Professor David Porteous
Prof. Porteous trained in genetics at the University of Edinburgh then undertook a PhD in the genetics of flux control in Neurospora crass with Dr Henrik Kacser, pioneer of what we now call Systems Biology. Following post-doctoral training in biomedical science in Oxford, he returned to Edinburgh to take up an MRC Recombinant DNA Training Fellowship with Professor Ed Southern at the MRC Mammalian Genome Unit.
In 1983, he moved to the MRC Human Genetics Unit to join Professor Hastie, FRS, where he was closely involved with Hastie and Prof. van Heyningen, FRS in transforming the Unit into one of the leading centres in human molecular genetics. Promoted in 1993 to Head of Molecular Genetics, when Hastie assumed the Directorship of MRC HGU, Porteous developed his major current strands of translational research in psychiatric genetics, cystic fibrosis gene therapy and population health genetics.
He was appointed to a newly established Chair of Human Molecular Genetics and Medicine at the University of Edinburgh in 1999 and Head of Medical Genetics within the Centre for Genomic and Experimental Medicine (CGEM, formerly known as the Molecular Medicine Centre), which he directed from 2003-2015. He is also the founding Director of the Genetics Core at the Wellcome Trust Millennial Clinical Research Facility, providing state-of-the-art genetics and genomics support for clinical investigators (www.wtcrf.ed.ac.uk). He was made Emeritus Professor in 2017.
When the MRC Human Genetics Unit joined the University of Edinburgh in 2007 and amalgamated with the Edinburgh Cancer Research Centre and CGEM to form the Institute of Genetics and Molecular Medicine (www.igmm.ed.ac.uk), he led the scientific case and architectural design of the capital development that now links the three constituent research centres.
He was elected a Fellow of the Academy of Medical Sciences in 1999, a Fellow of the Royal Society of Edinburgh in 2001, an Honorary Fellow of the Royal College of Physicians, Edinburgh in 2004 and a member of EMBO in 2009. In 2013, he was awarded an OBE for contributions to science.
He has published over 400 research papers: www.research.ed.ac.uk/portal/en/persons/david-porteous%28cfa772d3-e856-4335-bbcf-8acdad41e3e9%29.html
The focus of his work is the application of knowledge emerging from the Human Genome Project to the identification of risk factors, disease processes and new treatments for common disorders.
In psychiatric genetics, his group has identified several genes of major effect in determining the risk of developing schizophrenia or bipolar affective disorder, most notably DISC1, now recognized as one of the best validated and informative findings in the field (Millar et al, Science, 2005, Science Magazine Scientific Breakthrough of the Year).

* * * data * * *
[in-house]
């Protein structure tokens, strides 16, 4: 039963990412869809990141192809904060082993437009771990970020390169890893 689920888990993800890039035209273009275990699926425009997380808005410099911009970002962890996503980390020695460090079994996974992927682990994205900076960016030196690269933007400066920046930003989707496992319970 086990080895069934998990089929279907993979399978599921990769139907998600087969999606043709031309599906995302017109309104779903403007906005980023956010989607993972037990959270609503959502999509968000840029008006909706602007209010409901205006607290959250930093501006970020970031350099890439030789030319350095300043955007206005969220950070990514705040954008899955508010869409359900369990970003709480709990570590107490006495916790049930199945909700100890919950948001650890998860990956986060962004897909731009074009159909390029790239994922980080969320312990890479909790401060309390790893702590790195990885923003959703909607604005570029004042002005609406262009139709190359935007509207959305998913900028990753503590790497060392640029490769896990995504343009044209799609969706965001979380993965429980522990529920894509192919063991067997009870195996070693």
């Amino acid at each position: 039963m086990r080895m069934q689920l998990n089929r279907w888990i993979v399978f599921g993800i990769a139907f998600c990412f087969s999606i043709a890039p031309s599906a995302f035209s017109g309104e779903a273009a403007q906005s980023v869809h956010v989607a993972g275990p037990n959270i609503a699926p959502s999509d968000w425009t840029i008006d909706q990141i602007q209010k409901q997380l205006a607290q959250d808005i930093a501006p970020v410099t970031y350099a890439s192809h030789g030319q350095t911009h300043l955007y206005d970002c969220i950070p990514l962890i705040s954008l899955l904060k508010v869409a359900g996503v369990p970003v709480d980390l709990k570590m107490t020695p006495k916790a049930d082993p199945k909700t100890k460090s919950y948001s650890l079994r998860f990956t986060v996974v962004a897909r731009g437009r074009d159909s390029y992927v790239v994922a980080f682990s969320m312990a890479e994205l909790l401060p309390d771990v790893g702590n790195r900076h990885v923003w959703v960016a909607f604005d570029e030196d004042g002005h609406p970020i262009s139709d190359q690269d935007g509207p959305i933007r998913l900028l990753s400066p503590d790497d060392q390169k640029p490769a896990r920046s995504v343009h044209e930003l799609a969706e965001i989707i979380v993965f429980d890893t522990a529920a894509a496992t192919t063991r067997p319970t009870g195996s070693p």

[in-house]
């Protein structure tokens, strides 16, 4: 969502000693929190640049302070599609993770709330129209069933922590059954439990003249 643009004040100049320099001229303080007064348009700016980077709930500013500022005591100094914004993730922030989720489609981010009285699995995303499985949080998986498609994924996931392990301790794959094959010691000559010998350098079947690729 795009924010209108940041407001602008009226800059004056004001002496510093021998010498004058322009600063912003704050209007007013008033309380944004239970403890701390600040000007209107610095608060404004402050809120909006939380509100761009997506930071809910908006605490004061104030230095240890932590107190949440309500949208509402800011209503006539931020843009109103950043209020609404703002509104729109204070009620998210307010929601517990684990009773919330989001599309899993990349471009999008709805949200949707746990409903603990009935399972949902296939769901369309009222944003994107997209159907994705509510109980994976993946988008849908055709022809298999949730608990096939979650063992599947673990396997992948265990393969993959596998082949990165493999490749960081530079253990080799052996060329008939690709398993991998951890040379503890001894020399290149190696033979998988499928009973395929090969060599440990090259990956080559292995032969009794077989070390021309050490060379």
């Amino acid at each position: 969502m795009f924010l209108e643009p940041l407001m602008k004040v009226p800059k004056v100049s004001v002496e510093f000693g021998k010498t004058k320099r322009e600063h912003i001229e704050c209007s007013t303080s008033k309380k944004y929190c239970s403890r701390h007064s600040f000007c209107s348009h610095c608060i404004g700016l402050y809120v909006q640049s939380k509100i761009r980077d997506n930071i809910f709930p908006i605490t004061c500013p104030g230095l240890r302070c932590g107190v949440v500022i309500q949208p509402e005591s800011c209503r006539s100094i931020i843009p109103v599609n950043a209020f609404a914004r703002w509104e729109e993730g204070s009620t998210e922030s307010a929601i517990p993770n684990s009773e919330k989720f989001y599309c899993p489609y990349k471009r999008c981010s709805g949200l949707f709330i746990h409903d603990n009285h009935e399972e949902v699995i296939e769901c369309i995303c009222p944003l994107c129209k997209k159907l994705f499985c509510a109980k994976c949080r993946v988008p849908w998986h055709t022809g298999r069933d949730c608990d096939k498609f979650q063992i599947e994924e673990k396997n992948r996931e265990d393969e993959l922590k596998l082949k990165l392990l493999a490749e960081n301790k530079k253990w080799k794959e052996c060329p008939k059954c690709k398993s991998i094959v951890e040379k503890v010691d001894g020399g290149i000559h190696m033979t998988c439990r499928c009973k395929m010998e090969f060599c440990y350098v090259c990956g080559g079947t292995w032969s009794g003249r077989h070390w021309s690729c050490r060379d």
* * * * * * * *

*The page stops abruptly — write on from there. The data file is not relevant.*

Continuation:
In cystic fibrosis gene therapy, his contribution started with development of a transgenic mouse model of the disease (Dorin et al, Nature, 1992 and MRC Principal Achievement, 1992), continued with rescue of the biochemical defect in the CF mutant mice by gene therapy, leading directly to the first UK clinical trial of non-viral gene therapy for cystic fibrosis (Nature Medicine, 1995) and the first clinical trial in Scotland. In 2001, his group joined with Imperial College London and Oxford University to form the UK Cystic Fibrosis Gene Therapy Consortium to develop and apply the next generation of clinical gene therapy.
In population health genetics, Porteous conceived and initiated Generation Scotland (www.generationscotland.org), a major collaborative initiative between the Scottish Medical Schools and the NHS in Scotland
- 1975, Bachelor of Science, University of Edinburgh
- 1979, Doctor of Philosophy, PhD, University of Edinburgh
The influence of X chromosome variants on trait neuroticism
Contribution to journal › Article (Published)
An epigenetic score for BMI based on DNA methylation correlates with poor physical health and major disease in the Lothian Birth Cohort
International Journal of Obesity
Contribution to journal › Article (Published)
Identification of novel differentially methylated sites with potential as clinical predictors of impaired respiratory function and COPD
Contribution to journal › Article (Accepted/In press)
Genetic contributions to two special factors of neuroticism are associated with affluence, higher intelligence, better health
Contribution to journal › Article (E-pub ahead of print)
DNA methylation signatures of impaired respiratory function aids prediction of major depressive disorder in chronic obstructive pulmonary disease
Contribution to conference › Poster (Published)